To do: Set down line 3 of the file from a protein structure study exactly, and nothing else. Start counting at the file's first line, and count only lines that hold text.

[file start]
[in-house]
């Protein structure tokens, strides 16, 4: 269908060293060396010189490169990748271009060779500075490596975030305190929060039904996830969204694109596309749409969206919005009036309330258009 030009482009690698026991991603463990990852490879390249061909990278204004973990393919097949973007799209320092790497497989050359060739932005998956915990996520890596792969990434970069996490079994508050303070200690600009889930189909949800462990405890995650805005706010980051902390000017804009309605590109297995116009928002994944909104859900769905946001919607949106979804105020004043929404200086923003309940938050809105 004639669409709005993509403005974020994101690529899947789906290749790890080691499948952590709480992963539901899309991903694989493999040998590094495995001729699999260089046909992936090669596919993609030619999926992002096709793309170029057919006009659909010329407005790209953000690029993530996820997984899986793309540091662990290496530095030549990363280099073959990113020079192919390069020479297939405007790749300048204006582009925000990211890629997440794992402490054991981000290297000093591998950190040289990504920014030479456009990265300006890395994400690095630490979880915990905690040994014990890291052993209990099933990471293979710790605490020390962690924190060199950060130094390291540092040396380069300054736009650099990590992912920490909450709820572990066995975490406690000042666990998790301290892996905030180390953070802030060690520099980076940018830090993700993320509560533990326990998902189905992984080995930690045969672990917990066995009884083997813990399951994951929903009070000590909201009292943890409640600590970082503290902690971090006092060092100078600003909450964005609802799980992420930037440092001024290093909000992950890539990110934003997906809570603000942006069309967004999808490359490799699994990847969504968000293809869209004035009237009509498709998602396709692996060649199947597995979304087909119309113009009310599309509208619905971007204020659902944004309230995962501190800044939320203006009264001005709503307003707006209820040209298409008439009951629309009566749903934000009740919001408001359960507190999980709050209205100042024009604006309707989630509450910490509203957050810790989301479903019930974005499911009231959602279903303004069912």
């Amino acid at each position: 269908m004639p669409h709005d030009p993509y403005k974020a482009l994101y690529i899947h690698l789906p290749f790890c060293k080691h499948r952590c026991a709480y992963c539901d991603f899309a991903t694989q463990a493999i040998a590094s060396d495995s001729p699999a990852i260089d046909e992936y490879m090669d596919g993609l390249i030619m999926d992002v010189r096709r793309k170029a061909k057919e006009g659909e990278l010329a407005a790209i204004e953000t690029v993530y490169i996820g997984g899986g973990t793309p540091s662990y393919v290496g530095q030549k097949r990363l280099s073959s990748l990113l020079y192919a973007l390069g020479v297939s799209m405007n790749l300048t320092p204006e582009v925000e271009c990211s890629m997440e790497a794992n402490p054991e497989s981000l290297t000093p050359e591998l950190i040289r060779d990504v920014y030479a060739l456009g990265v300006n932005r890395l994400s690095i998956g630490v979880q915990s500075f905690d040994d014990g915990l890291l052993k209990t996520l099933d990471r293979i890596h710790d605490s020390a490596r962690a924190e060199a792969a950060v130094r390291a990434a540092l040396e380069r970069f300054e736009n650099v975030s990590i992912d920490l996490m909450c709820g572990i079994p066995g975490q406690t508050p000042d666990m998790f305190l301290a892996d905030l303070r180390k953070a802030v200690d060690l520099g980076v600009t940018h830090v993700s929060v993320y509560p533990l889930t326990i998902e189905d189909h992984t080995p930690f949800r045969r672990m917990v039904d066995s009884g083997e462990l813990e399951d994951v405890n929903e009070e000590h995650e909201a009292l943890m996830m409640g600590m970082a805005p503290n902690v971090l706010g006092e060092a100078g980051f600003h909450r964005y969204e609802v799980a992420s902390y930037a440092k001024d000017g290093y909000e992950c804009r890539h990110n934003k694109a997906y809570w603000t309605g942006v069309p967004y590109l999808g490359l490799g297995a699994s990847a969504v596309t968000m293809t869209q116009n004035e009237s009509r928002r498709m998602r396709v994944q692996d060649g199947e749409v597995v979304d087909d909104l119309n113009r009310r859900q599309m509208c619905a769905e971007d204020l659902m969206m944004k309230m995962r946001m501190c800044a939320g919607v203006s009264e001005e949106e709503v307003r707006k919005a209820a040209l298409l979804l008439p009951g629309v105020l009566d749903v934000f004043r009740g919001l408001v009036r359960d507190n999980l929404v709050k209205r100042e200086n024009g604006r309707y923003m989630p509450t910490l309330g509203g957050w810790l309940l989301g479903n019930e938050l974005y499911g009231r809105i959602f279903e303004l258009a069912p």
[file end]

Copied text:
């Amino acid at each position: 269908m004639p669409h709005d030009p993509y403005k974020a482009l994101y690529i899947h690698l789906p290749f790890c060293k080691h499948r952590c026991a709480y992963c539901d991603f899309a991903t694989q463990a493999i040998a590094s060396d495995s001729p699999a990852i260089d046909e992936y490879m090669d596919g993609l390249i030619m999926d992002v010189r096709r793309k170029a061909k057919e006009g659909e990278l010329a407005a790209i204004e953000t690029v993530y490169i996820g997984g899986g973990t793309p540091s662990y393919v290496g530095q030549k097949r990363l280099s073959s990748l990113l020079y192919a973007l390069g020479v297939s799209m405007n790749l300048t320092p204006e582009v925000e271009c990211s890629m997440e790497a794992n402490p054991e497989s981000l290297t000093p050359e591998l950190i040289r060779d990504v920014y030479a060739l456009g990265v300006n932005r890395l994400s690095i998956g630490v979880q915990s500075f905690d040994d014990g915990l890291l052993k209990t996520l099933d990471r293979i890596h710790d605490s020390a490596r962690a924190e060199a792969a950060v130094r390291a990434a540092l040396e380069r970069f300054e736009n650099v975030s990590i992912d920490l996490m909450c709820g572990i079994p066995g975490q406690t508050p000042d666990m998790f305190l301290a892996d905030l303070r180390k953070a802030v200690d060690l520099g980076v600009t940018h830090v993700s929060v993320y509560p533990l889930t326990i998902e189905d189909h992984t080995p930690f949800r045969r672990m917990v039904d066995s009884g083997e462990l813990e399951d994951v405890n929903e009070e000590h995650e909201a009292l943890m996830m409640g600590m970082a805005p503290n902690v971090l706010g006092e060092a100078g980051f600003h909450r964005y969204e609802v799980a992420s902390y930037a440092k001024d000017g290093y909000e992950c804009r890539h990110n934003k694109a997906y809570w603000t309605g942006v069309p967004y590109l999808g490359l490799g297995a699994s990847a969504v596309t968000m293809t869209q116009n004035e009237s009509r928002r498709m998602r396709v994944q692996d060649g199947e749409v597995v979304d087909d909104l119309n113009r009310r859900q599309m509208c619905a769905e971007d204020l659902m969206m944004k309230m995962r946001m501190c800044a939320g919607v203006s009264e001005e949106e709503v307003r707006k919005a209820a040209l298409l979804l008439p009951g629309v105020l009566d749903v934000f004043r009740g919001l408001v009036r359960d507190n999980l929404v709050k209205r100042e200086n024009g604006r309707y923003m989630p509450t910490l309330g509203g957050w810790l309940l989301g479903n019930e938050l974005y499911g009231r809105i959602f279903e303004l258009a069912p």